Common Sediment and Erosion Control Solutions

Soil erosion is a natural part of stormwater runoff, which can disrupt local ecological systems. 

However, since construction sites tend to aggregate lots of toxic materials, many natural barriers may be less effective if significant erosion occurs at the worksite. Therefore, erosion control is necessary for preventing pollution via sediment disruption and failing to stop or slow down toxic materials that escape from worksites. 

Let’s discuss some temporary sediment and erosion control solutions that have helped our clients succeed. 

The Importance of Erosion and Sediment Control

While many consider pesticides and other toxic compounds common aquatic pollutants, sediment is one of the most common. 

If left unchecked, sediment and soil erosion can lead to a loss of aquatic life, disruption of native habitats, and even pollution of drinking water sources, which impact human lives. 

There are several reasons why erosion control is essential from an environmental perspective and can benefit companies financially.

  • Prevents ecological pollution
  • Ensures proper SWPPP and NPDES compliance
  • Prevents damage to worksites, roads, and other man-made materials 
  • Allows for easier stabilization once construction ceases

Proper controls, or BMPs, must be implemented to prevent soil erosion. These BMPs can range from natural vegetation to artificial barriers, which trap sediment and allow for them to be properly disposed of.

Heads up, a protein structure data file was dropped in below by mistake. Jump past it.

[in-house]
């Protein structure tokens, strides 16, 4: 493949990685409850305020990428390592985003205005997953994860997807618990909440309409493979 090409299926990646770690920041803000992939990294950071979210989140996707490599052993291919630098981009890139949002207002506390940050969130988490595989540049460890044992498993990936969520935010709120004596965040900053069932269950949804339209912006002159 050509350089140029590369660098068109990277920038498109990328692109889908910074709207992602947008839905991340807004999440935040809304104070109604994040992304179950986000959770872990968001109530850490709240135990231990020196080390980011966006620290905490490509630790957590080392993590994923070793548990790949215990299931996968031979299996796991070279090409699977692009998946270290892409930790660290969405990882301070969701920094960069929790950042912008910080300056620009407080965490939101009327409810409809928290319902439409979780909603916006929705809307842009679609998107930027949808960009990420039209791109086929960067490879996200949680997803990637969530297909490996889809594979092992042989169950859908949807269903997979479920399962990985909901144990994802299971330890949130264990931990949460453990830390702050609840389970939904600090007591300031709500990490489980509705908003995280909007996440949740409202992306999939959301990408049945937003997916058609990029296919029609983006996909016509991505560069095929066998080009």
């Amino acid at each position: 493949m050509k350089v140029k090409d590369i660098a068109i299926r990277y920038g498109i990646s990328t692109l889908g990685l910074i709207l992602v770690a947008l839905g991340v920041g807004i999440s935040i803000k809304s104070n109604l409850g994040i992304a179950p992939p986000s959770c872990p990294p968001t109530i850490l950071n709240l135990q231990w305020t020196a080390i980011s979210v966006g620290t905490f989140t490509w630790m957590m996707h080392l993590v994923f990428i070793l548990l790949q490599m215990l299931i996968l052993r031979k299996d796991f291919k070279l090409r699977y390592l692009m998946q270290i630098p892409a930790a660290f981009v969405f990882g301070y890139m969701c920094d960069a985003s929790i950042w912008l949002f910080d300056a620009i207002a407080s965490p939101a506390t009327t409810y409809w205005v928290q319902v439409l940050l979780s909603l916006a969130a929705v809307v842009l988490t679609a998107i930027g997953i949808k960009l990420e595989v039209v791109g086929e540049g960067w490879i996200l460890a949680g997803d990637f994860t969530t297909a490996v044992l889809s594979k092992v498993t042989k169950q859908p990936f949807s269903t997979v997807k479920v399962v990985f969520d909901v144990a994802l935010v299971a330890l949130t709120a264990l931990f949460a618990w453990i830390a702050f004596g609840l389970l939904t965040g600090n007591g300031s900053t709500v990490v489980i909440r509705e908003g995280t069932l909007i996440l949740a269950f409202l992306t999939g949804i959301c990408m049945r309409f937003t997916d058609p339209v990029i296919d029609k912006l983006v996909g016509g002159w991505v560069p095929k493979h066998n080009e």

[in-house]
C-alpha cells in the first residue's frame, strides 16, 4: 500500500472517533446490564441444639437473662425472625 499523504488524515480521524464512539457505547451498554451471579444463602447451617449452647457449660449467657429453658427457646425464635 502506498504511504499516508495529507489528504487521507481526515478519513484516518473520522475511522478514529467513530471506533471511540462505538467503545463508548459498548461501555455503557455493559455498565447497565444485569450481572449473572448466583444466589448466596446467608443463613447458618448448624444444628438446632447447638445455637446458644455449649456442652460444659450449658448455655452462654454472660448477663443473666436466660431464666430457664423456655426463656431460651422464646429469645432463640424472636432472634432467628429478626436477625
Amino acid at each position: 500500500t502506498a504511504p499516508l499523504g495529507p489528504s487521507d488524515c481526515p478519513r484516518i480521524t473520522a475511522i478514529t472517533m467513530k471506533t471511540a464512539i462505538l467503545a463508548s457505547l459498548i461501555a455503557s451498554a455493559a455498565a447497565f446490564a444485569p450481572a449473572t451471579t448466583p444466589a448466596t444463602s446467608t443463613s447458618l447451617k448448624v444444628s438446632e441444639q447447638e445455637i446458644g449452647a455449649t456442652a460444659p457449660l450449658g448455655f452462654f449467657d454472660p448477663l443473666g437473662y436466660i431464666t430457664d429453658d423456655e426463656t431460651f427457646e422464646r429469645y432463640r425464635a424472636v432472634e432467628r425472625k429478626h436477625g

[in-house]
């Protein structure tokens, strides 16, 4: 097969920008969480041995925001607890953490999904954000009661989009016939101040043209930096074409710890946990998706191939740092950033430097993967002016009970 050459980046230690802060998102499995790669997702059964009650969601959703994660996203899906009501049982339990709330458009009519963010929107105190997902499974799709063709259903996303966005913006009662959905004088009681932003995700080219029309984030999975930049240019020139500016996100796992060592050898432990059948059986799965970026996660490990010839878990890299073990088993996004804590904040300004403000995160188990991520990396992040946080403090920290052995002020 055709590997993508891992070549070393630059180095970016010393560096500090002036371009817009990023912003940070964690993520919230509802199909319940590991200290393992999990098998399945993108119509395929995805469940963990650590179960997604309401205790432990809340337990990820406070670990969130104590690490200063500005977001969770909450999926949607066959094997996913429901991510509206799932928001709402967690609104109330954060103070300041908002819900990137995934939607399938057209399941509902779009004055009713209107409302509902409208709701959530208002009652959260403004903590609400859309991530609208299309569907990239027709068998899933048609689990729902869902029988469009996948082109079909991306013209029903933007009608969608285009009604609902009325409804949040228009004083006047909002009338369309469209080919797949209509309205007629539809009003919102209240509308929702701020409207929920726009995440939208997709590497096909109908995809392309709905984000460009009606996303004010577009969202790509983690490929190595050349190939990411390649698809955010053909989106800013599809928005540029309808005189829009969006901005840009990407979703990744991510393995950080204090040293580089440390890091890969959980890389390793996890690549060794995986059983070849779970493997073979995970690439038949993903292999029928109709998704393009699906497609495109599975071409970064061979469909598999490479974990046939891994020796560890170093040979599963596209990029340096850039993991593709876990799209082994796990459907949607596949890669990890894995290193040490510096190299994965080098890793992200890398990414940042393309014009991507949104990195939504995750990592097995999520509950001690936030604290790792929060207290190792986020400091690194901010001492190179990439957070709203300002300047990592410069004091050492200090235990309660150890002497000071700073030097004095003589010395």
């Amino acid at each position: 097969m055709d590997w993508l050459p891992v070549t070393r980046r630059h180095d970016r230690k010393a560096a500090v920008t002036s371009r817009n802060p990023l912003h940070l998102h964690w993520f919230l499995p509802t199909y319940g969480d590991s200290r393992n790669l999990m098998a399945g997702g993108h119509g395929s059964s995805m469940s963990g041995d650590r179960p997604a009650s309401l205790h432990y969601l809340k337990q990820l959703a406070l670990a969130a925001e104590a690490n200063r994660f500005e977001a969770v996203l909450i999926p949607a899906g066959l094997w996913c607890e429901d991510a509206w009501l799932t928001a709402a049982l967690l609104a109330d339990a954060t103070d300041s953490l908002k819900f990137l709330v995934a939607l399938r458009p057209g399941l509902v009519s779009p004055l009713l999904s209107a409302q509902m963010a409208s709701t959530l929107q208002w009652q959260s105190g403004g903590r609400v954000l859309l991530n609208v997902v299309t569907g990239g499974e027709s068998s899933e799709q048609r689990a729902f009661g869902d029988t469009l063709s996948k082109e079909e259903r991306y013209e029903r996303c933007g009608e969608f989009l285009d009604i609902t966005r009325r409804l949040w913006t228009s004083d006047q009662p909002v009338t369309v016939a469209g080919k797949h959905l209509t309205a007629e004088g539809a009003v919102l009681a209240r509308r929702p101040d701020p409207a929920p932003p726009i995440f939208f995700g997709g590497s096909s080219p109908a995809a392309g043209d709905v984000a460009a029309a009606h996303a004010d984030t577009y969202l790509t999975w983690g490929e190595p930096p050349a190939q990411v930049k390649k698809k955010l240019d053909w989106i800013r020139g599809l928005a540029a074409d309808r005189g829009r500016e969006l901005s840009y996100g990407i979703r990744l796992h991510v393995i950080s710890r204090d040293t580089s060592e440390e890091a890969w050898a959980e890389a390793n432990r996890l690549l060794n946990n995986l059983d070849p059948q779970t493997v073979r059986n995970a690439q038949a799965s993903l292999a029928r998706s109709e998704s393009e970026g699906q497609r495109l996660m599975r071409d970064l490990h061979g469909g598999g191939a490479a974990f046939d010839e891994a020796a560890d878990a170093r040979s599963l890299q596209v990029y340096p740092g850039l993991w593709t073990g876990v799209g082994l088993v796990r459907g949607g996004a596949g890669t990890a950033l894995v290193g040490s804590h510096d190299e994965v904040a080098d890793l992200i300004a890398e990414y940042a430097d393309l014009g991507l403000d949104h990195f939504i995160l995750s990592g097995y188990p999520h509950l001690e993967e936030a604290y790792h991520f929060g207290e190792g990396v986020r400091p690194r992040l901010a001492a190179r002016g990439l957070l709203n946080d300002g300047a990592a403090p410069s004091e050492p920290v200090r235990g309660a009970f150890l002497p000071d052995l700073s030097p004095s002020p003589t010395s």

Let’s discuss some best practices related to planning projects and implementing proper BMPs for soil erosion. 

Erosion Control Best Practices

  • Check for signs of potential erosion (compacted soil, lack of nutrients, lack of vegetation).
  • Divert run-off to secured locations to maintain proper control of stormwater discharge. 
  • Stabilize all disrupted soil immediately after construction activities have ceased. 
  • Adapt BMPs to your site’s topography (e.g., slopes and soil samples).
  • Use construction exits to prevent erosion onto public roads.
  • Use downpipes and retention basins to prevent erosion before sediment runoff. 
  • Install perimeter fencing and controls around the circumference of the worksite for sediment control.
  • Use riparian buffers near any water sources located on the site. 
  • Use erosion control blankets during reseeding to properly protect exposed soil.
  • Protect all storm drain inlets and discharge locations with proper barriers. 
  • Apply mulch on slopes to protect exposed soil and to slow runoff.
  • Employ rocks and vegetation in ditches for proper erosion control.    

Erosion Control vs. Sediment Control

Another important aspect of applying the proper control methods to any construction site is distinguishing between sediment and erosion control. 

Erosion control is designed to prevent topsoil erosion, eventually leading to loose sediment. Once erosion control fails, sediment control is taken as a last-resort option to prevent fine sediment particles from being swept up by stormwater runoff. 

With that said, let’s explore some common erosion control measures and then list some common sediment control measures to provide a clear distinction. 

Temporary Erosion Control BMPs

Erosion control solutions often include affordable and non-invasive controls that are easy to set up and uninstall. That’s why we recommend starting with erosion control solutions whenever possible. 

Erosion Control Blankets